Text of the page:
Warning Signs of Hazardous Noise
You must raise your voice to be
You can't hear someone two feet
away from you
Speech around you sounds
muffled or dull after leaving a noise area
You have pain or ringing on
your ears (tinnitus) after exposure to noise.
Sounds louder than
80 decibels are considered potentially dangerous. Both the amount of
noise and the length of time of exposure determine the amount of damage.
Hair cells of the inner ear and the hearing nerve can be damaged by an
intense brief impulse, like an explosion, or by continuous and/or
repeated exposure to noise.
Examples of noise
levels considered dangerous by experts are a lawnmower, a rock concert,
firearms, firecrackers, headset listening systems, motorcycles,
tractors, household appliances (garbage disposals, blenders, food
processors/choppers, etc.) and noisy toys. All can deliver sound over 90
decibels and some up to 140 decibels. If these were prolonged, then it
could hurt our hearing. Read more information on noisy
Can't my ears "adjust" and "get used" to regular noise?
think you have "gotten used to" the noise you are routinely exposed to,
then most likely you have already suffered damage and have acquired a
permanent hearing loss. Noise induced hearing loss is usually gradual
and painless, but, unfortunately, permanent. Once destroyed, the hearing
nerve and its sensory nerve cells do not regenerate!
The most notable
physical effect of noise exposure is loss of hearing . Noise
Induced Hearing Loss (NIHL) affects children, adolescents, young adults,
and older adults. Noise not only affects hearing. It affects other
parts of the body and body systems . It is now known that noise:
Increases blood pressure
Has negative cardiovascular
effects such as changing the way the heart beats
Increases breathing rate
Can cause an upset stomach or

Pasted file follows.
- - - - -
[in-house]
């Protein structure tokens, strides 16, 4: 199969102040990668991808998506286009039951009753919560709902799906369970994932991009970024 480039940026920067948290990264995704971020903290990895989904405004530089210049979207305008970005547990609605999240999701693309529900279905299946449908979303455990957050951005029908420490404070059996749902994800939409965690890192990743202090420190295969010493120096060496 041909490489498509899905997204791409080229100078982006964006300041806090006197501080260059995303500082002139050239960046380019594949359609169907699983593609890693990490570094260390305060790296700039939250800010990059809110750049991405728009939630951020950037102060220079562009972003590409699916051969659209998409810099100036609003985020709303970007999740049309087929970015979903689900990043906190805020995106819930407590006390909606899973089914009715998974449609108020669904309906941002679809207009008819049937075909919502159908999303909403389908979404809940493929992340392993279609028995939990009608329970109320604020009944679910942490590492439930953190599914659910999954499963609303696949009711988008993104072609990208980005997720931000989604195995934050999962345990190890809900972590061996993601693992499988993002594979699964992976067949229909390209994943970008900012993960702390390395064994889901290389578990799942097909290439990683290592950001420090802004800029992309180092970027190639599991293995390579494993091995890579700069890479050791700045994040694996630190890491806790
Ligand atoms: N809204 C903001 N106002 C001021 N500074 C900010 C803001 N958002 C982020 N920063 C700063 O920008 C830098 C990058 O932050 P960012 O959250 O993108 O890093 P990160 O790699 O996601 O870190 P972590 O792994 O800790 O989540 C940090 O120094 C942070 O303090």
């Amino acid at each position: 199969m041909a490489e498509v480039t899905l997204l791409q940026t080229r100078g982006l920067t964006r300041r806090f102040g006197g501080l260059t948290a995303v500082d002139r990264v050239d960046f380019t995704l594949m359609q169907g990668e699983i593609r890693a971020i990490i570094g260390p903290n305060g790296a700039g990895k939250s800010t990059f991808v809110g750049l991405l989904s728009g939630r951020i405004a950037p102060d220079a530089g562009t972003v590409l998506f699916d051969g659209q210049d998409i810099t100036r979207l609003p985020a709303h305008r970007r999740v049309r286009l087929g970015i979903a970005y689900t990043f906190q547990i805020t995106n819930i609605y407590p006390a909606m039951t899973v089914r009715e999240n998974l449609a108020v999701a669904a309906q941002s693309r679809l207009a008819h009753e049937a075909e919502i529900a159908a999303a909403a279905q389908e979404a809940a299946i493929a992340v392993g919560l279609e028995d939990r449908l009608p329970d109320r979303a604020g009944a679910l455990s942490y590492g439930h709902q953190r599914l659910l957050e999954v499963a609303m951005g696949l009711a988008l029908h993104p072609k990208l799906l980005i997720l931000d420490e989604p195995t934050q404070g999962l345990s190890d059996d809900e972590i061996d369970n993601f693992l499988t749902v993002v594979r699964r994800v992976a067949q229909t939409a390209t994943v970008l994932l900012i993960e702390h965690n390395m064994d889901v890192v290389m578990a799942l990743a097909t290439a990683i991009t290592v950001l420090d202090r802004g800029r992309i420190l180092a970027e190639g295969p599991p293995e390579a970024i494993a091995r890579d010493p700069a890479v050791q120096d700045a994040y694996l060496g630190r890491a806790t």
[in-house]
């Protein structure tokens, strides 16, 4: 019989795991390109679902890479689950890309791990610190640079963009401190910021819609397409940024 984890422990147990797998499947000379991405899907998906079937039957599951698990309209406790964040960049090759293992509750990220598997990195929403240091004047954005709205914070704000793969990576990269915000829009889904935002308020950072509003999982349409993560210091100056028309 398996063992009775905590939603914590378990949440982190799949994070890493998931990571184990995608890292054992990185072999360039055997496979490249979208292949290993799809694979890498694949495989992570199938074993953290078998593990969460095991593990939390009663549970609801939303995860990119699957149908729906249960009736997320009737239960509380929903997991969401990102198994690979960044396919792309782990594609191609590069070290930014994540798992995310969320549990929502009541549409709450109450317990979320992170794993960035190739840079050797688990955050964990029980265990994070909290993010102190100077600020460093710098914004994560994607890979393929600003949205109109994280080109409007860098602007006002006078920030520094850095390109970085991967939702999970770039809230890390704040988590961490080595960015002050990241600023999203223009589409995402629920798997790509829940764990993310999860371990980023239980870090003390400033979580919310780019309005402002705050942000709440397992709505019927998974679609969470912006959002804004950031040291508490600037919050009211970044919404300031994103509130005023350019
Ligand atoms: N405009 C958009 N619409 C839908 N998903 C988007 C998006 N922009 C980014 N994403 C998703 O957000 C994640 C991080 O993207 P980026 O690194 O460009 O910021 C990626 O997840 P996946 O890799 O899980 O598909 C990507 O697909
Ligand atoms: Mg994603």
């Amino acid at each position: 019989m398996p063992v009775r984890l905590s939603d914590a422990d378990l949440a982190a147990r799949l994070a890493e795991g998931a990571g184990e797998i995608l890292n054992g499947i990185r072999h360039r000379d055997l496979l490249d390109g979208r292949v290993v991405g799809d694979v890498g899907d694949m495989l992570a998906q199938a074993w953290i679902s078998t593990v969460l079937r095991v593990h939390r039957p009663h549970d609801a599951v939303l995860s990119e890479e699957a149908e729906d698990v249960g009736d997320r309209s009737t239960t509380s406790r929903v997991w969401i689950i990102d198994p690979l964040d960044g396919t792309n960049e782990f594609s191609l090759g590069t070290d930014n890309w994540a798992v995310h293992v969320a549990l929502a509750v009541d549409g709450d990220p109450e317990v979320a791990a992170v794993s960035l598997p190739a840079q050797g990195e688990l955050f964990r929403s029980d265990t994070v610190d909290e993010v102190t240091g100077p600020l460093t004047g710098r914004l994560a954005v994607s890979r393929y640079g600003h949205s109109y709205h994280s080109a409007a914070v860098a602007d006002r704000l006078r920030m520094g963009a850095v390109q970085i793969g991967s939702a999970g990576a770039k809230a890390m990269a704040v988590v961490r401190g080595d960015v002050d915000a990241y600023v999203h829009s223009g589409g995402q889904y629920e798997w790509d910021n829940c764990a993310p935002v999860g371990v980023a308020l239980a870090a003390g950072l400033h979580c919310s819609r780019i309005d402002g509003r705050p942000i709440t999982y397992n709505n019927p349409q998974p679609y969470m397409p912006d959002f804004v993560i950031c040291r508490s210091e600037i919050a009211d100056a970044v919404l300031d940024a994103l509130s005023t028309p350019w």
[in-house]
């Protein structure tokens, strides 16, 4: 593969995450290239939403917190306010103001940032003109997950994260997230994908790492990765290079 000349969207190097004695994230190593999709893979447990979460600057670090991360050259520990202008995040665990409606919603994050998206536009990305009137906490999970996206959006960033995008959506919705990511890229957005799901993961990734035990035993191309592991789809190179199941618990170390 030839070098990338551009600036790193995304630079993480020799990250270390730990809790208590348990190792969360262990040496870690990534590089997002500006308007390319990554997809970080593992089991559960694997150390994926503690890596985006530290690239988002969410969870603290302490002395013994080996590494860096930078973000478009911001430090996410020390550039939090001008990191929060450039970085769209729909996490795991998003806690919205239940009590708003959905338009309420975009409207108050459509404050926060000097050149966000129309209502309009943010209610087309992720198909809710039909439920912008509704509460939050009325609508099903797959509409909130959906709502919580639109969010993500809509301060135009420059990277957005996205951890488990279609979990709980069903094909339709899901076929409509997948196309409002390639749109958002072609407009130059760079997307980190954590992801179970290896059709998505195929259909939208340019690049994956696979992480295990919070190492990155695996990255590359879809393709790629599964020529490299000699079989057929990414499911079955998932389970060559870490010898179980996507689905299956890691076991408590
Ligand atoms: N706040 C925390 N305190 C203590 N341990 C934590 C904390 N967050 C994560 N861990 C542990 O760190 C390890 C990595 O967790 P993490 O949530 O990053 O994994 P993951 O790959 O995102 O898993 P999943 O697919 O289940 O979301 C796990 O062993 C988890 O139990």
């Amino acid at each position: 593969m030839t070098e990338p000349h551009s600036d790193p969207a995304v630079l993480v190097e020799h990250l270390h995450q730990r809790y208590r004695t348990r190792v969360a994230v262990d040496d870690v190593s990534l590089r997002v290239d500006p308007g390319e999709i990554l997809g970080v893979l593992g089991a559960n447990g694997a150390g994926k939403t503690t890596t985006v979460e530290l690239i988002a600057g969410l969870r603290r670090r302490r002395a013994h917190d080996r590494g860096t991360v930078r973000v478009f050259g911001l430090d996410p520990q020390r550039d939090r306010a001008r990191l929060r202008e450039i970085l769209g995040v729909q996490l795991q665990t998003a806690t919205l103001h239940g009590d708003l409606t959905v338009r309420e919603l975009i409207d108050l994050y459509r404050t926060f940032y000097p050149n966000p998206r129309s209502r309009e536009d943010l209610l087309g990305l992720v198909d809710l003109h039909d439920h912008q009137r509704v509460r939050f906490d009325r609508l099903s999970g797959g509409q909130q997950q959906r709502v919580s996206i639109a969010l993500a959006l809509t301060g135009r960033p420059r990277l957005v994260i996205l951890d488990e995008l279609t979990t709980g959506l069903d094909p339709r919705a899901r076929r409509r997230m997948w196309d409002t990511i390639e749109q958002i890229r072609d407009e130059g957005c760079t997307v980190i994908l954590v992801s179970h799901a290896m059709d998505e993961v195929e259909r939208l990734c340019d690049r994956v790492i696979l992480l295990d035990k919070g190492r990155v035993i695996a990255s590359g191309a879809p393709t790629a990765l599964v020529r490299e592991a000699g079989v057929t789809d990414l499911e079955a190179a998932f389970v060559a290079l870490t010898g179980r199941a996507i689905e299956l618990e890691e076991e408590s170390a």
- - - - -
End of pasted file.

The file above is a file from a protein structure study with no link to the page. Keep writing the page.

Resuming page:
Can negatively impact a
developing fetus, perhaps contributing to premature birth
Makes it difficult to sleep,
even after the noise stops
Intensifies the effects of
factors like drugs, alcohol, aging and carbon monoxide .
Noise can also
hamper performance of daily tasks, increase fatigue, and cause
Noise can reduce
efficiency in performing daily tasks by reducing attention to tasks.
This is a concern of employers when it comes to assuring workers'
safety. It is also a concern to a growing number of educators interested
in human learning.
The key word in
dealing with noise is prevention! We want to eliminate unwanted
noise when we can. When noise cannot be eliminated, we want to keep it
as low as possible. Here are some things to do:
protectors when exposed
to any loud or potentially damaging noise at work, in the community
(heavy traffic, rock concerts, hunting, etc.) or at home (mowing the
lawn, snow blowing the driveway, etc.). Cotton in your ears won't work.
Limit periods of
exposure to noise .
Don't sit next to the speakers at concerts, discos, or auditoriums. If
you are at a rock concert, walk out for awhile give your ears a break !
If you are a musician, wear ear protection--it is a necessity! Take
personal responsibility for your hearing.
Pump down the
volume! When using
stereo headsets or listening to amplified music in a confined place like
a car, turn down the volume. Remember: if a friend can hear the music
from your headset when standing three feet away, the volume is
definitely too high. Don't be afraid to ask your child to turn down the
volume or they loose the head set for a day and try again tomorrow.
and take action! Educate your children through discussion and by
example. Wear your ear protection and encourage your children to follow
your example. Provide them with ear protection. Remind them to turn down
stereo headsets. A rule of thumb is that, if sound from a head set can